So with such a lack of consistent information regarding cannabis' effects, how do we know what to believe? In 2006, neuroscientists Ivan Soltesz and Kevin Staley teamed up in order to attempt to identify any relationship between cannabinoids and memory. This research examined the effects various cannabinoids, such as THC, a phytocannabinoid that is the major psychoactive principle of marijuana, and CP55940, a synthetic cannabinoid, on the CB1 cannabinoid receptors. This type of cannabinoid receptor is the most abundant G-protein-coupled receptor in the brain and has an extremely high density in the hippocampal formation, suggesting a possible link between cannabinoids and memory deficits.
This study found that in vivo, THC depressed hippocampal and neocortical EEGs at several frequencies. This process was then repeated using the synthetic cannabinoid CP55940, which acts as a CB1 receptor agonist, to confirm THC acted as an agonist to the receptor. Similar results were observed, finding that these cannabinoids lessened the power of hippocampal EEG activity in theta, fast ripple, and gamma oscillations. These oscillations play a critical role in several memory functions such as working memory, coordination of neuronal discharges across regions and memory consolidation. These results successfully show a correlation between memory deficits and the binding of an exogenous cannabinoid receptor agonist to hippocampal CB1 receptors. As a control, these trials were repeated, this time preadministering SR141716A, a CB1 receptor antagonist. As expected, the effects of the cannabinoids were successfully blocked.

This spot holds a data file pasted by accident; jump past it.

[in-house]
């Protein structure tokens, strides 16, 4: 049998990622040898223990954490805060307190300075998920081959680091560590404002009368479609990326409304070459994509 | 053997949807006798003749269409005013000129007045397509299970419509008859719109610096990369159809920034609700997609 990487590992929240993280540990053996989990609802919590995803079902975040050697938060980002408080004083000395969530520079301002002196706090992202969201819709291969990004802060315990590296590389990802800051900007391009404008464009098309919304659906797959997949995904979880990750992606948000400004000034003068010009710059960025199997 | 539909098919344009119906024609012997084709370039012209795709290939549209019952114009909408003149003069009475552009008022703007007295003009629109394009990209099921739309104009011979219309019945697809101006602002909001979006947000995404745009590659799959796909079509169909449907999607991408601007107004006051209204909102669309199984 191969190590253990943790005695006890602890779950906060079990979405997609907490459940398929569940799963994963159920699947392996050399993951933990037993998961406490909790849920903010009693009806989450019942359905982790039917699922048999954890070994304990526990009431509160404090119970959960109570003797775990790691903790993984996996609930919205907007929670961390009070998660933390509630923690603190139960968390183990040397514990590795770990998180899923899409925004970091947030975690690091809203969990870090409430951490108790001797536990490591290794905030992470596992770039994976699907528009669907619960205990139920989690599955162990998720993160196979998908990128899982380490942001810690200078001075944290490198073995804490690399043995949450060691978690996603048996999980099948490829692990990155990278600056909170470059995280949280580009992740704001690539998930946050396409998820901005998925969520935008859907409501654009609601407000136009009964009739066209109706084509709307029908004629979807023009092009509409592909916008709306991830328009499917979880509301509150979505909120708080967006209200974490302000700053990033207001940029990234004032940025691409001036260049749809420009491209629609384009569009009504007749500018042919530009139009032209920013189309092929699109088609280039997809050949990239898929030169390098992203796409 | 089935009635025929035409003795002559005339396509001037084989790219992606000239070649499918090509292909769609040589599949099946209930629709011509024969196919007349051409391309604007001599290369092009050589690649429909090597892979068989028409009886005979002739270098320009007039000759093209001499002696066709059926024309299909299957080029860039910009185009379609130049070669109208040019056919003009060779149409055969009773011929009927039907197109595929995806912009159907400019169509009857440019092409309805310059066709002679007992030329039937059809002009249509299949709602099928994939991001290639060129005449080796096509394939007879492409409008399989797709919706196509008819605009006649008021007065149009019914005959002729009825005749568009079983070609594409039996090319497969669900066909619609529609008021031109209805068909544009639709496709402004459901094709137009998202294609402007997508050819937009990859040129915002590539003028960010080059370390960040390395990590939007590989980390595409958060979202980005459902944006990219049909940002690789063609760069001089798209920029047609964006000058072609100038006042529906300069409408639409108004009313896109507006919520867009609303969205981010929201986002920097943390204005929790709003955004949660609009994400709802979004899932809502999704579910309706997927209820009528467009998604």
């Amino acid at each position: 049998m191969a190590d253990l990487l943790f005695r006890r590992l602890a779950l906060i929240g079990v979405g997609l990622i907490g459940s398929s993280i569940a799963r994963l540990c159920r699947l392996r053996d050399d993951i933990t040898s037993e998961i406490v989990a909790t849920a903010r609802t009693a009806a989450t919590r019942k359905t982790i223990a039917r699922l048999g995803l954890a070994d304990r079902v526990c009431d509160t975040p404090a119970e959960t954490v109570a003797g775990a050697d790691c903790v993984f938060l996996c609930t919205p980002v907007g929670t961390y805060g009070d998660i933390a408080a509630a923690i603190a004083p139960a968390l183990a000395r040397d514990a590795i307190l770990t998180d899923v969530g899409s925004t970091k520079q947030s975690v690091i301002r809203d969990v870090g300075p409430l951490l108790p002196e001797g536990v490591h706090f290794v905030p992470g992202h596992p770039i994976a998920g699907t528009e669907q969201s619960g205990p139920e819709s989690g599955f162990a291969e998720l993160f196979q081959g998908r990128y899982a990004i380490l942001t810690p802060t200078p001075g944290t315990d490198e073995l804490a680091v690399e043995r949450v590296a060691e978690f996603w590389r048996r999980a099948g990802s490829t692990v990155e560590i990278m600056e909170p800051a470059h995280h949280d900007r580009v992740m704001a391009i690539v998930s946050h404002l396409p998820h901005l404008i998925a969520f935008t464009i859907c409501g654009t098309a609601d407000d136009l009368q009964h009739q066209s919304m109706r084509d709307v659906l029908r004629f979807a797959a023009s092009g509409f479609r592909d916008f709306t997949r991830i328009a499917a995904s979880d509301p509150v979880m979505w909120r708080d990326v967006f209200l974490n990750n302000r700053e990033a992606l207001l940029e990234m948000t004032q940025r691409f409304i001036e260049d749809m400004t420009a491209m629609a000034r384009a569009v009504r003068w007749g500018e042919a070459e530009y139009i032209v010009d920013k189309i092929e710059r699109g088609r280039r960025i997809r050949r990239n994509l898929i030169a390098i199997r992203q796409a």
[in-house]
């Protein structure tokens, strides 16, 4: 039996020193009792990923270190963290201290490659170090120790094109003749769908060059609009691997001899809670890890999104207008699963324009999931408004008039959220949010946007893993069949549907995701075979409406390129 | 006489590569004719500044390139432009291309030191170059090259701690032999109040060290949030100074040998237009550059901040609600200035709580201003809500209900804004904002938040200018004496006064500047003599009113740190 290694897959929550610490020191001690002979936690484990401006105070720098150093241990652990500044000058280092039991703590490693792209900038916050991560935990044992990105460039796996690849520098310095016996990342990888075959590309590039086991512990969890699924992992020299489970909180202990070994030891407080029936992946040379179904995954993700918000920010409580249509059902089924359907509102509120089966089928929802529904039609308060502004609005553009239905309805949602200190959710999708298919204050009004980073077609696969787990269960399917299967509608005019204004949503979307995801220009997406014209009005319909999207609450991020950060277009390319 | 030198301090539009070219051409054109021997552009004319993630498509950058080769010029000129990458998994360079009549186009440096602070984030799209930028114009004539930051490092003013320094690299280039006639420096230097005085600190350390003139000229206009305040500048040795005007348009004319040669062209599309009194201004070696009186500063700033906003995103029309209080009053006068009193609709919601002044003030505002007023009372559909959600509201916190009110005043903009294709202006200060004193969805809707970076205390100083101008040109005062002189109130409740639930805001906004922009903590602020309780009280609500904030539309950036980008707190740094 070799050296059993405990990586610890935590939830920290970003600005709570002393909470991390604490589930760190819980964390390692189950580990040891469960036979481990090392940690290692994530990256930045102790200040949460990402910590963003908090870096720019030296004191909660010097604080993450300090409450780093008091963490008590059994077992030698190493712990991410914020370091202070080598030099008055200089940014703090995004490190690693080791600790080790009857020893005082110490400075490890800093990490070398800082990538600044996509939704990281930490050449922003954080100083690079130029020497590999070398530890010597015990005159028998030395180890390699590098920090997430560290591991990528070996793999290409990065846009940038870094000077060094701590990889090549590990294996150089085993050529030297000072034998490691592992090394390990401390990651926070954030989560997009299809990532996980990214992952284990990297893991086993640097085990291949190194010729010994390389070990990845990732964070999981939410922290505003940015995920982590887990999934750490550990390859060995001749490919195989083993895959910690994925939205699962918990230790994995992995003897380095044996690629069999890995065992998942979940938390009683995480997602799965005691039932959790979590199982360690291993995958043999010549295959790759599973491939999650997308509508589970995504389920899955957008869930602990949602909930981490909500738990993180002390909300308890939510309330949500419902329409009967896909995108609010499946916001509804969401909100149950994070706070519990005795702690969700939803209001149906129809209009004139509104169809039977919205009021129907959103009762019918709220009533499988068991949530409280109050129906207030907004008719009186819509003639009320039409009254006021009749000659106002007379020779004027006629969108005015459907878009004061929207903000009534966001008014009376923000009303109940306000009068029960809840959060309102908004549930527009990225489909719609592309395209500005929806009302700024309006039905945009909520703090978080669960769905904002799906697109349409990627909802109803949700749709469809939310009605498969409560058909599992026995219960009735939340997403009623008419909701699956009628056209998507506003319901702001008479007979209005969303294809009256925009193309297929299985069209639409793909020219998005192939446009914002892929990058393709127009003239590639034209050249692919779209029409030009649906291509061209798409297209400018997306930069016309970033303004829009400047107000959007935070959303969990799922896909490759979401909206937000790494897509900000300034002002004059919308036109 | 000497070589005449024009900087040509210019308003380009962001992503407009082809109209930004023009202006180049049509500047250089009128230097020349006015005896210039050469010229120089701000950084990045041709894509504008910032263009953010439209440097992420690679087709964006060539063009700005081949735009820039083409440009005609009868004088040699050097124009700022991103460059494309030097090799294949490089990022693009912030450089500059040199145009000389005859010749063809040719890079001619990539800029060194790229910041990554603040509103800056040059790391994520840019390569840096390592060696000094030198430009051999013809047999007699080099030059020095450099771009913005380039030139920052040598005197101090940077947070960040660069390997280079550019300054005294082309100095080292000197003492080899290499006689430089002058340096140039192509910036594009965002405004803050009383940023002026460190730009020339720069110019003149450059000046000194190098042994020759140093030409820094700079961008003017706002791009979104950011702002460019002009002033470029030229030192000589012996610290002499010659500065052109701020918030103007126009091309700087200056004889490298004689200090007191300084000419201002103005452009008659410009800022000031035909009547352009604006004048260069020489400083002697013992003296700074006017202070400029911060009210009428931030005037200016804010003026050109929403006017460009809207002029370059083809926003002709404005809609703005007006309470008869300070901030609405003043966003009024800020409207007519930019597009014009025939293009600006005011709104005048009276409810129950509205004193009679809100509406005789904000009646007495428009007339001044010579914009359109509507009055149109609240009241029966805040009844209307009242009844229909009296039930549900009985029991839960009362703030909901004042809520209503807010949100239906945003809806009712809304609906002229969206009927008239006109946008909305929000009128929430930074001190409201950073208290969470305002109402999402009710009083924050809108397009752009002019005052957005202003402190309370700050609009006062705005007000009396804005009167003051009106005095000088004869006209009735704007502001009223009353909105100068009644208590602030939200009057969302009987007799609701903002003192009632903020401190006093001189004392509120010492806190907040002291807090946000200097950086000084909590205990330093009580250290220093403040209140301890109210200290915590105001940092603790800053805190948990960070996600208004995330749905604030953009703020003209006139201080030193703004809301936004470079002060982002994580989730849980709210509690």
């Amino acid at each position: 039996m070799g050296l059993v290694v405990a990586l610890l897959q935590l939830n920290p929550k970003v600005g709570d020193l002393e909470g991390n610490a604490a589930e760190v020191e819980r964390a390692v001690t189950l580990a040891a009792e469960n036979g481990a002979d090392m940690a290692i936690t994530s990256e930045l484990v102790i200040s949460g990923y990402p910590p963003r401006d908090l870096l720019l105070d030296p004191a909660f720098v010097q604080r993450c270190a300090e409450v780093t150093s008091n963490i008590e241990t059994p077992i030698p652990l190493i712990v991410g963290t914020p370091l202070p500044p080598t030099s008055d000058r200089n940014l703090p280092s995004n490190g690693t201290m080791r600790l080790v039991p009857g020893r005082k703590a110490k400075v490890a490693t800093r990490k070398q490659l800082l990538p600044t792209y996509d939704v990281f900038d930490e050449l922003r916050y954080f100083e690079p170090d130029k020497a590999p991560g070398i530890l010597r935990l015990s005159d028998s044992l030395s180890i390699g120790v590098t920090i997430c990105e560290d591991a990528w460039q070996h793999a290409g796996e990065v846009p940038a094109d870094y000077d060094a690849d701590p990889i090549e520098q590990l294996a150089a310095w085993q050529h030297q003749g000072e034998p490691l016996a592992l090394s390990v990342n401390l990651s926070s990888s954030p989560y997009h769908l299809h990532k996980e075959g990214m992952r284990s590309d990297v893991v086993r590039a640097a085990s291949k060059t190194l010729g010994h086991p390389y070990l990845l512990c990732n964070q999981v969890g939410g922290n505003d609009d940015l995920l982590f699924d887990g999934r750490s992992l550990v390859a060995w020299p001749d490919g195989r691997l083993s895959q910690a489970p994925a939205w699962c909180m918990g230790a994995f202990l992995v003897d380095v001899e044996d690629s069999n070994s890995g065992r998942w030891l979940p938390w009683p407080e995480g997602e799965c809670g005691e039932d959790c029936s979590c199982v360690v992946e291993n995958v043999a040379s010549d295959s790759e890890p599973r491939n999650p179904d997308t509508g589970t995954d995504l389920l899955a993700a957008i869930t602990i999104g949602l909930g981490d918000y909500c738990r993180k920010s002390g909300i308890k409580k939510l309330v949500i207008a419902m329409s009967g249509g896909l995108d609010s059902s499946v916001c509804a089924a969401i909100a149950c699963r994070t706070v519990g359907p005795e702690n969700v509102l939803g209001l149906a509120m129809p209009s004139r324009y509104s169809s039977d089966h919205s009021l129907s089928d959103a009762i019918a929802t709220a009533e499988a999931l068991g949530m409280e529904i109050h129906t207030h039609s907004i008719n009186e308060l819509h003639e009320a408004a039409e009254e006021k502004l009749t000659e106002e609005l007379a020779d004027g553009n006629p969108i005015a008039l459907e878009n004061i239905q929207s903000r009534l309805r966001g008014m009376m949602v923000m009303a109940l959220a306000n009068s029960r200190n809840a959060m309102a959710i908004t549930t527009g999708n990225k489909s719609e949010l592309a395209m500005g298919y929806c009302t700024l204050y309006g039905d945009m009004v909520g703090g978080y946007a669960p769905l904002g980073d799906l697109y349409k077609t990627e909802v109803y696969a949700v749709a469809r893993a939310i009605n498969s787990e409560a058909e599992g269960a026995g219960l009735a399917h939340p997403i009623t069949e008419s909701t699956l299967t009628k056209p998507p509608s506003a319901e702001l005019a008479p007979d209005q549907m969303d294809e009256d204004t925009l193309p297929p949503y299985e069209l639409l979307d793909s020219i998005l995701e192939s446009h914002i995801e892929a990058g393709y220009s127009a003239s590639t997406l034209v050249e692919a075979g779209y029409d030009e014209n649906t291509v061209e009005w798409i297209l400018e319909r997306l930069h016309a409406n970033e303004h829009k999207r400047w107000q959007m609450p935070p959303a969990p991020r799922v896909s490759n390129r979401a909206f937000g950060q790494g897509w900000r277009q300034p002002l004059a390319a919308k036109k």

This research is important for providing the groundwork for future marijuana research, which can be useful in future memory studies as well as studying models of addiction. So, before you go light up that joint, remember not everything you hear about marijuana is a myth: phytocannabinoids in marijuana are associated with memory deficits.
Soltesz, Ivan, and Kevin Staley. "High times for Memory: Cannabis Disrupts Temporal Coordination among Hippocampal Neurons." Natureneuroscience.com. Nature Neuroscience, 2006. Web.
1 Colorado Medical Marijuana Registry